This article reviews recent advances in solution phase synthesis to generate 1-D and 2-D anisotropic metal chalcogenide (MC) nanostructures with a focus on using different growth mechanisms to control the shapes of the MCs. Four different synthetic approaches have been reviewed: naturally favoured growth due to its intrinsically anisotropic crystal structure, modified anisotropic growth by changing surface energies or utilizing organic templates, oriented attachment of small nanocrystal building blocks to form nanowires or nanosheets, and chemical transformation from existing nanostructures into new species. We discuss current understanding of the thermodynamic and kinetic aspects associated with the mechanisms of forming these anisotropic MC nanostructures. We provide examples of representative applications of anisotropic chalcogenide nanomaterials that are expected to be practically meaningful in the near future. The applications include electrodes for lithium ion batteries, photodetectors, thermoelectric devices, and solar cells. A brief review of other potential applications (oxygen reduction reaction, localized surface plasmon resonance, topological insulator, superconductor) is provided as well. This review ends with discussions on the challenges to be investigated thoroughly in the solution-based synthesis of anisotropic nanomaterials, which includes surface energy control, correcting the nucleation & growth mechanism, removal of the organic surfactant, kinetic study on the chemical transformation, scale-up of production, and eco-friendly synthesis.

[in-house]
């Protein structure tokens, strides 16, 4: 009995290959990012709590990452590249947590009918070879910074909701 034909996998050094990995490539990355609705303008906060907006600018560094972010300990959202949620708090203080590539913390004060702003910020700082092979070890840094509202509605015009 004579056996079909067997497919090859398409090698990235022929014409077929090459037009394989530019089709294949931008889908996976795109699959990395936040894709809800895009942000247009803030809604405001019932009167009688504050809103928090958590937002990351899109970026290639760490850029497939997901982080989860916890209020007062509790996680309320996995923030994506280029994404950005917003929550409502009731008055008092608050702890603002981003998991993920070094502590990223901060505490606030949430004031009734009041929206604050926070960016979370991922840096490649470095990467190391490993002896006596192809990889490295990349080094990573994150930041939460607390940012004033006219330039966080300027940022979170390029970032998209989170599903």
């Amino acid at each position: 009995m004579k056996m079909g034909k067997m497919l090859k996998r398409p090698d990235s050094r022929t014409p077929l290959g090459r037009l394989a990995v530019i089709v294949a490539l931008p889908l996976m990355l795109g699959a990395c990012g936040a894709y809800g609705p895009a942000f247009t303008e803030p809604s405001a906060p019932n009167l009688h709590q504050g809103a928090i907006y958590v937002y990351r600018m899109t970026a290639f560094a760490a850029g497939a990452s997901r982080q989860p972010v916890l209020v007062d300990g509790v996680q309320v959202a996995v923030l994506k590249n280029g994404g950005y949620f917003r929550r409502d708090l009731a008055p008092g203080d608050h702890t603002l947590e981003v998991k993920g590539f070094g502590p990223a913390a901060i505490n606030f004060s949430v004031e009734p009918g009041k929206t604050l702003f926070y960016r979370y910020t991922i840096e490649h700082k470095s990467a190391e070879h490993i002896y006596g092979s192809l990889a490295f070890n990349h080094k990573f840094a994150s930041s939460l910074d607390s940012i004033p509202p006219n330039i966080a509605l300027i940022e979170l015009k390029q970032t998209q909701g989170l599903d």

All Science Journal Classification (ASJC) codes
- Materials Chemistry